Then there are times when I say the exactly correct thing and still it doesn’t quite make the cut. In India, much of the local transportation is easily accessible and often there are multiple options for transport across states and regions (i.e. bus, train). I was taking a night bus from Ooty to Chennai and given it was going to be long journey they stopped around 10 for a late dinner. I sat and ordered my food, all in Tamil, and suddenly felt the desire for a cold, I mean as cold as possible, soda water. I have been trying to drink as little soda as possible (a horrible habit developed from early childhood after all the summers spent with doting grandparents) but I craved some sort of bubbly sensation. Also, with the intense heat of the Tamil plains I wanted something cold. The waiter walked over and I said “Anna, soda thanni veenum” – Translation – Brother, I want soda water.

 

He seemed to register exactly what I wanted! – no glazed and confused look of trying to decipher my strange accent among my broken and often incoherent Tamil. Within minutes he brought back a small silver tumbler filled with water. “Soda thanni?” I asked confused. And he affirmed with a nod, smile, and said “Amma, sudu thanni!” Sudu means hot. I was given a glass of piping hot water on a night when it was somewhere around 38 degrees Celsius and I was already sweating profusely from pores on my body I didn’t know existed. This miscommunication registered in seconds, so I smiled and giggled at the mishap and said “Nanri Anna” (Thank you brother) before he scampered off. Well, at least I knew it was clean water.

 

I still get very nervous speaking Tamil at the office. Yet my dear friend and ever precocious mentor Nandan will say to people “Avangala tamil pesinga”. My coworkers are incredibly kind and indulge me when I attempt to speak Tamil, and are sooooo patient when I ask them to repeat, at least 532 times, the same word that they had told me yesterday. I love this language. Oh excuse me, “Enakku tamil rompa piddikum!” It is a challenge for me every single day and it has been a part of much confusion and awkwardness during my time here but it has taught me so many lessons. Of course, learning a language being one of them but the best lesson of all – how to look stupid and still smile. As described to you in thorough detail above, I have made so many language blunders. These were moments when I could have been embarrassed and allowed myself to give up because failing was too uncomfortable. Yet the more I have made mistakes, the more I have learned. It is a lesson (more like a medicine) I have to keep reminding myself is inevitable but good. If anything, at least I have given people something to smile and laugh about. “Potiyu vareen” – I go, I come – a way to say goodbye in Tamil, without actually saying goodbye – I very much hope that means I return and fully learn this language – mistakes, barrel laughs, and all.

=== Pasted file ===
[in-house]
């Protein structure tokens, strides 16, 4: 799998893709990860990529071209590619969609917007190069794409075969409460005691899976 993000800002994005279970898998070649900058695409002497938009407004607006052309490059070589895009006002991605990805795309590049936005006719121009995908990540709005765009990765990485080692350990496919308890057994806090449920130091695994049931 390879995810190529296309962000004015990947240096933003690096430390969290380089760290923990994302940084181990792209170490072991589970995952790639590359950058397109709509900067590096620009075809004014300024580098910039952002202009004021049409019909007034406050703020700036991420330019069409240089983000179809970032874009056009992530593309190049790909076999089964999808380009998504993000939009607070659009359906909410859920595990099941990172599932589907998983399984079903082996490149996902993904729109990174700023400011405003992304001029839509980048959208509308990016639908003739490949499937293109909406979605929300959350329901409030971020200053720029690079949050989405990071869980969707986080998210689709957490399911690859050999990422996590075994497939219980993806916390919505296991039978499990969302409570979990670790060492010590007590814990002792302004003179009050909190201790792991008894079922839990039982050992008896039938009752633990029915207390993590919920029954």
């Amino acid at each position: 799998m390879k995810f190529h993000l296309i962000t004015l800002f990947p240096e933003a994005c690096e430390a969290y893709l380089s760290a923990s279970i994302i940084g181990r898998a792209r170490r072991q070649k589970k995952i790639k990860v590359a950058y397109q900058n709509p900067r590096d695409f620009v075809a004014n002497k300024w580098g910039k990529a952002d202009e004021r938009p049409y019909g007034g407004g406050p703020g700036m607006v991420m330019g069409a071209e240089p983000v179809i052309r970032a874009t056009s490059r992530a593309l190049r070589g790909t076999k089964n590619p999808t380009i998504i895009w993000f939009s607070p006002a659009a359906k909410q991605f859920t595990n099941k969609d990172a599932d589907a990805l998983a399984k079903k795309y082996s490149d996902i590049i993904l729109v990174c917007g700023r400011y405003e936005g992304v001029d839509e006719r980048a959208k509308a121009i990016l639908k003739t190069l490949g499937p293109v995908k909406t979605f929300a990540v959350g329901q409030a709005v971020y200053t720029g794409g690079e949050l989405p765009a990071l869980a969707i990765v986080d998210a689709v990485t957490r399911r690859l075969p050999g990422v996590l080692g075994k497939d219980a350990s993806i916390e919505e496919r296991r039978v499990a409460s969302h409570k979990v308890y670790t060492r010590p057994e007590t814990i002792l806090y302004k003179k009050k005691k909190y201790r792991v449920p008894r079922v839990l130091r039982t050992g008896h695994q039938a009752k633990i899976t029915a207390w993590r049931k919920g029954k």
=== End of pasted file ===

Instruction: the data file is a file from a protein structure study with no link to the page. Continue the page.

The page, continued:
Audra Bass

Audra believes that India beautifully embodies the inter-relation between people, the environment, and the health of both systems. She is thrilled to be in such a diverse place, both in terms of people and the natural world. She loves that AIF tackles issues from a multi-faceted angle and challenges such as education are also considered connected to health, economy, the environment, equality and feels that it is this interconnected approach that will make changes. Audra wants to combine her passion for environmental justice, activism for local populations, and cultural appreciation during this fellowship, and hopes to gain insight to apply these passions even more so her work. She has traveled around the world, from Madagascar to the Amazon doing odd jobs from primate fieldwork to environmental education with local schools. These experiences have taught her to be versatile and adaptable, and how to fall quickly in love with a new place.